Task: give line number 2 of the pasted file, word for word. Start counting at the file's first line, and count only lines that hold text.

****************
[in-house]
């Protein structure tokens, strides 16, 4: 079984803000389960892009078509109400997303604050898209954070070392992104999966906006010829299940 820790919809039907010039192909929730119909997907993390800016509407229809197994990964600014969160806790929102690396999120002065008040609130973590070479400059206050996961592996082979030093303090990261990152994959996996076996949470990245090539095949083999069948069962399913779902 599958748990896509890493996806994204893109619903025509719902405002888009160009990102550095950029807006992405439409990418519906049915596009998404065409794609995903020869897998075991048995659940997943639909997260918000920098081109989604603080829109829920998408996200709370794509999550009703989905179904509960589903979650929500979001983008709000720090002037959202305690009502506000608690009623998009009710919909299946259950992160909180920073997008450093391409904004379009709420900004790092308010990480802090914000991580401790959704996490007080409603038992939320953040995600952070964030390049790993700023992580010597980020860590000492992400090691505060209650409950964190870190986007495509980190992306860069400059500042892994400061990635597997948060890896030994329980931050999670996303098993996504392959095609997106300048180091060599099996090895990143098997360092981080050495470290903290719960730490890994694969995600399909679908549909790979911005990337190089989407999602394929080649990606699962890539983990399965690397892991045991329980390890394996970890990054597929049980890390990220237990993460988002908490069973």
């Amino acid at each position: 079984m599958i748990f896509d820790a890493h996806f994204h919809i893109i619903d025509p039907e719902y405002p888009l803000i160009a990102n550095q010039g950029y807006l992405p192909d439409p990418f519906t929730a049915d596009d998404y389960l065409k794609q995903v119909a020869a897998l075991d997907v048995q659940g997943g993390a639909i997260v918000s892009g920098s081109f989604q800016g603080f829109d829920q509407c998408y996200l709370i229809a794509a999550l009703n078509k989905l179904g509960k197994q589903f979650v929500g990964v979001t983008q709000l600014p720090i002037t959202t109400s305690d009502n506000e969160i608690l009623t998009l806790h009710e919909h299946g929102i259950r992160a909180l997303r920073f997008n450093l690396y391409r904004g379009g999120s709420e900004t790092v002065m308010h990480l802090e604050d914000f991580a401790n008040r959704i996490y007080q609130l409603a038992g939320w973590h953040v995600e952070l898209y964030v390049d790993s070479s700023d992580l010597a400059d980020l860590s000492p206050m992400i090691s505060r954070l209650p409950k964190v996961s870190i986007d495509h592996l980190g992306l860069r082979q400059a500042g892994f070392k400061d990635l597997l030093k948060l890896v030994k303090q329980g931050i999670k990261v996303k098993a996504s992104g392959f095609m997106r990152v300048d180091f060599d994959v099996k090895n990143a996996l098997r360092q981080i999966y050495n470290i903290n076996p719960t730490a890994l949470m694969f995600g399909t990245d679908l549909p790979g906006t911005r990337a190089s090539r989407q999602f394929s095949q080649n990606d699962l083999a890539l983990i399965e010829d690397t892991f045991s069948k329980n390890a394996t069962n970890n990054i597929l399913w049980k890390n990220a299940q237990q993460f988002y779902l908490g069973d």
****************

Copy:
């Protein structure tokens, strides 16, 4: 079984803000389960892009078509109400997303604050898209954070070392992104999966906006010829299940 820790919809039907010039192909929730119909997907993390800016509407229809197994990964600014969160806790929102690396999120002065008040609130973590070479400059206050996961592996082979030093303090990261990152994959996996076996949470990245090539095949083999069948069962399913779902 599958748990896509890493996806994204893109619903025509719902405002888009160009990102550095950029807006992405439409990418519906049915596009998404065409794609995903020869897998075991048995659940997943639909997260918000920098081109989604603080829109829920998408996200709370794509999550009703989905179904509960589903979650929500979001983008709000720090002037959202305690009502506000608690009623998009009710919909299946259950992160909180920073997008450093391409904004379009709420900004790092308010990480802090914000991580401790959704996490007080409603038992939320953040995600952070964030390049790993700023992580010597980020860590000492992400090691505060209650409950964190870190986007495509980190992306860069400059500042892994400061990635597997948060890896030994329980931050999670996303098993996504392959095609997106300048180091060599099996090895990143098997360092981080050495470290903290719960730490890994694969995600399909679908549909790979911005990337190089989407999602394929080649990606699962890539983990399965690397892991045991329980390890394996970890990054597929049980890390990220237990993460988002908490069973």